Wednesday, April 30, 2008

Nawaz Sharif = Nonsensical But Highly Entertaining

Behold! The non-bald Lion of Punjab speaks! All ye mortals, settle down and pay attention! My comments in parentheses.
When told that the deadline set in the Murree Declaration had almost approached as only one day was left, Nawaz said sometimes the work is done in a minute. (I guess we can lay to rest the whole "Rome wasn't built in a day" proverb).

He categorically said the reinstatement of the judges is the most crucial issue facing the people of Pakistan. (Actually, I'm pretty sure the food and electricity crises are the most crucial issues facing the people of Pakistan. Then comes the threat of militancy and terrorism. You've got to put inflation in there too. Now that I think about it, I don't think anyone other than Nawaz Sharif and the Geo Banner Guy care about the judges).

He said price hike afflicting the people was the result of the policies of the previous government.(If you include global climate patterns, and the whole "demand and supply" thing under the rubric of "policies of the previous government").

He said he would meet Zardari at lunch on Wednesday. (Don't forget the jalaybee for dessert!)

He said the third component of the Murree Declaration was that the judges would be restored through a parliamentary resolution. “There is no ambiguity in this regard. We are determined to fully implement the Murree Declaration for the progress of Pakistan. Otherwise, we would remain in the shackles of slavery,” he observed. (Um, ok. I don't even have a snarky comment for this one).

“The people had given mandate to the political parties to get rid of a dictator, who was responsible for poverty, unemployment and lawlessness,” he stated and observed the people were not prepared to forgive a person who bulldozed all institutions including parliament and the judiciary. (Too. Much. Irony. Must. Resist. Temptation.)

6 comments:

zeyd said...

Re: ''Actually, I'm pretty sure the food and electricity crises are the most crucial issues facing the people of Pakistan. Then comes the threat of militancy and terrorism. You've got to put inflation in there too. Now that I think about it, I don't think anyone other than Nawaz Sharif and the Geo Banner Guy care about the judges''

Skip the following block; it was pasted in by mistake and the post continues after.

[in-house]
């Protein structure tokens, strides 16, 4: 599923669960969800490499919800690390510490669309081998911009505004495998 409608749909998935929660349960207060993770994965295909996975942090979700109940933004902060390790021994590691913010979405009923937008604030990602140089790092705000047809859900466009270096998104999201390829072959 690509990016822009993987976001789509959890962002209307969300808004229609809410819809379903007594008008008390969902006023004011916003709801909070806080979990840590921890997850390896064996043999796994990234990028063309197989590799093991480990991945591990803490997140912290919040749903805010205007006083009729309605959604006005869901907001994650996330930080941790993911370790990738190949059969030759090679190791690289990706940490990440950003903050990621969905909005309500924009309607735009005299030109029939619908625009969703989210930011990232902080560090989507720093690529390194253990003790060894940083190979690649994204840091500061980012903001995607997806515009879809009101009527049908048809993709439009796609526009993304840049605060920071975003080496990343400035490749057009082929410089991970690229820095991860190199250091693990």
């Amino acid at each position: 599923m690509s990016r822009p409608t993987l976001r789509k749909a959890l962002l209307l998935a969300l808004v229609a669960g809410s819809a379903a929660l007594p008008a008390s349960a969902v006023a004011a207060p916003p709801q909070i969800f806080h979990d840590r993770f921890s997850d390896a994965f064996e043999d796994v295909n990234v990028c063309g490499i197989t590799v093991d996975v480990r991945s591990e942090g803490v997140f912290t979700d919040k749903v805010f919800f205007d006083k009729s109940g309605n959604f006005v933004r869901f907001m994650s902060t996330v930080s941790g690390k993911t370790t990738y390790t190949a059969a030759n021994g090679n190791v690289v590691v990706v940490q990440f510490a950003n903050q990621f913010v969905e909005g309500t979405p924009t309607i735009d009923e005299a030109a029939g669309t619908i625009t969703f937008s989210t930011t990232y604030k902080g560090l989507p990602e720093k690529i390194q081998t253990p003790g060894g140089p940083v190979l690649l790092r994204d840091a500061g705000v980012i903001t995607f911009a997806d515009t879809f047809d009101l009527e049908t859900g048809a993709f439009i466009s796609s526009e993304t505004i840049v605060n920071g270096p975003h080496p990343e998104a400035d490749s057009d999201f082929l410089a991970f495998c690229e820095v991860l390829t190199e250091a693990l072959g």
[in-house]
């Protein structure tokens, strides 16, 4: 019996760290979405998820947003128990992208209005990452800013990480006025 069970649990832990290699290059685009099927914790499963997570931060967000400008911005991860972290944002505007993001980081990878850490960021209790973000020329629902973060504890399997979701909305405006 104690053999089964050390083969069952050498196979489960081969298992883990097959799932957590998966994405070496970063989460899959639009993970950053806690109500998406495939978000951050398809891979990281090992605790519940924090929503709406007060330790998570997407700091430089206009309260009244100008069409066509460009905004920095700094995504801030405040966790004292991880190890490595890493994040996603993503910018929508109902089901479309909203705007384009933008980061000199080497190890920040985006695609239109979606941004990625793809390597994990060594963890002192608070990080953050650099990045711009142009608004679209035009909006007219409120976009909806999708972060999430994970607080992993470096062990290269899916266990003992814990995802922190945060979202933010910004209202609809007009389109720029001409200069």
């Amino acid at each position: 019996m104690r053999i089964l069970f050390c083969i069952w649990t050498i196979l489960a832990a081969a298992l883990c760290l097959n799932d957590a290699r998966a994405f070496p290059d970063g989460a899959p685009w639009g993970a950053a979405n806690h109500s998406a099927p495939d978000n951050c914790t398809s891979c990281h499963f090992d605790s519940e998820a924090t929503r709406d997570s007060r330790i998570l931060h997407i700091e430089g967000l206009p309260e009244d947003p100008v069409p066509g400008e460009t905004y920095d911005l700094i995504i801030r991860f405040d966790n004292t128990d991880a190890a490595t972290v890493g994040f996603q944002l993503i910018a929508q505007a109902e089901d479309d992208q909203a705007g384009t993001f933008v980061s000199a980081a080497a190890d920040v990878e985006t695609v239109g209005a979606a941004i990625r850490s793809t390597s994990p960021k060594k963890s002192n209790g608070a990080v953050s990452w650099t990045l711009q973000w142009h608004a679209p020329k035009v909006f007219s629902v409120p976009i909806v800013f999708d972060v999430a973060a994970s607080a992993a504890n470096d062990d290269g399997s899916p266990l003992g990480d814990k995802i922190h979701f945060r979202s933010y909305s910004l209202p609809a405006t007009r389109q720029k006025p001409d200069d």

I posted this on PP yesterday:

Don't care. Right now the price of flour is rocketing, electricity bills have gone up 15%, and people can't afford to pay bills. The common man doesn't care about judges; he just wants to feed his family.

SAWJ said...

LOL! Very Nice.

Nawaz Sharif is a big hypocrite. He had the Supreme Court physically attacked on 28th Nov 1997 but is now standing up for the independence of the judiciary just because he hates Musharraf.

And another things is that whatever these people want becomes the solution to everything. They wanted democracy, it was the "solution to everything". Now they want judiciary, it is the "solution to everything".

naqiya said...

http://news.bbc.co.uk/2/hi/south_asia/7373767.stm
for the picture really, more than the article. that transplanted comb-over is priceless.

adeel said...

I distinctly remember him saying that restoring the judges would "solve all of pakistan's problems" at which point I just stared at a tv screen lost for words....

Farooq said...

Ditto with Ahsan, Zeyd and Adeel's comments.

Seriously i dont get this fixation with the fucking judges, man. Its not even amusing to me. WHY is he hung up on this issue, other than any personal anomosity towards Musharraf. It really just dumbfounds me how an entire party can base its agenda on such a non-productive issue! I dont know of any country which attaches its judiciary with the kind of messianic appeal Nawaz is so eager to convey.

onix said...

judicial reforms are actually the very problem here, and perhaps in pakistan. It is basically a matter of interpretation of human rights, and actually constitutions are a tool in this. In that sense sharif could comply. I like the way of thinking in this blog. The obvious impact of worldwide trends on pakistani economy under mush, and the prioritys of the people over the ones of the rulers.
However sharif has good points, both extremism and the general attitudes or mentality of the pakistanis ask for care. If conditional reinstation alienates a large part of the populace (that would be: paired with a lack of efficient (meso-economical) governing), it is not so usefull, and the partys could agree to provisionally reinstate the judges while amending this constitution.